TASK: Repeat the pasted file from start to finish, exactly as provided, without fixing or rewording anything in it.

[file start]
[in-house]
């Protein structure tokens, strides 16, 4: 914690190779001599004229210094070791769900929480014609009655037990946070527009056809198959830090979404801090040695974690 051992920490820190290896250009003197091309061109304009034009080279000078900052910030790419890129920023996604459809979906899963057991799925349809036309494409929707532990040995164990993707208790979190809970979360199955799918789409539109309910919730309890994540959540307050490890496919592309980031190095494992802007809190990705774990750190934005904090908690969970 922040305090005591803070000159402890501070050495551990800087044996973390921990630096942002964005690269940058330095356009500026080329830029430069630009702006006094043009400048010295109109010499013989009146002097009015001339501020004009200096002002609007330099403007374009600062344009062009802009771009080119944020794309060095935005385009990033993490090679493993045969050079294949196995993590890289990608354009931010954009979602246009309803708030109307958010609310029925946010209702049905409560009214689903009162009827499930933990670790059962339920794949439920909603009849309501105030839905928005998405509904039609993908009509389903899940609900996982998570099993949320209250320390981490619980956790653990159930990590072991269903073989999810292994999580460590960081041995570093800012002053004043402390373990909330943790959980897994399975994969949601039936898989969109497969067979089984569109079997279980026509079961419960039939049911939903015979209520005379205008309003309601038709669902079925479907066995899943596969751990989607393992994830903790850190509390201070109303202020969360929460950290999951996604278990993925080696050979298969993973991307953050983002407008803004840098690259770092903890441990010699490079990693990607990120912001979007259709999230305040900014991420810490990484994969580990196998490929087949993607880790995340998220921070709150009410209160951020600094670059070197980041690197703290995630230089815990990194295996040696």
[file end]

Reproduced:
[in-house]
């Protein structure tokens, strides 16, 4: 914690190779001599004229210094070791769900929480014609009655037990946070527009056809198959830090979404801090040695974690 051992920490820190290896250009003197091309061109304009034009080279000078900052910030790419890129920023996604459809979906899963057991799925349809036309494409929707532990040995164990993707208790979190809970979360199955799918789409539109309910919730309890994540959540307050490890496919592309980031190095494992802007809190990705774990750190934005904090908690969970 922040305090005591803070000159402890501070050495551990800087044996973390921990630096942002964005690269940058330095356009500026080329830029430069630009702006006094043009400048010295109109010499013989009146002097009015001339501020004009200096002002609007330099403007374009600062344009062009802009771009080119944020794309060095935005385009990033993490090679493993045969050079294949196995993590890289990608354009931010954009979602246009309803708030109307958010609310029925946010209702049905409560009214689903009162009827499930933990670790059962339920794949439920909603009849309501105030839905928005998405509904039609993908009509389903899940609900996982998570099993949320209250320390981490619980956790653990159930990590072991269903073989999810292994999580460590960081041995570093800012002053004043402390373990909330943790959980897994399975994969949601039936898989969109497969067979089984569109079997279980026509079961419960039939049911939903015979209520005379205008309003309601038709669902079925479907066995899943596969751990989607393992994830903790850190509390201070109303202020969360929460950290999951996604278990993925080696050979298969993973991307953050983002407008803004840098690259770092903890441990010699490079990693990607990120912001979007259709999230305040900014991420810490990484994969580990196998490929087949993607880790995340998220921070709150009410209160951020600094670059070197980041690197703290995630230089815990990194295996040696």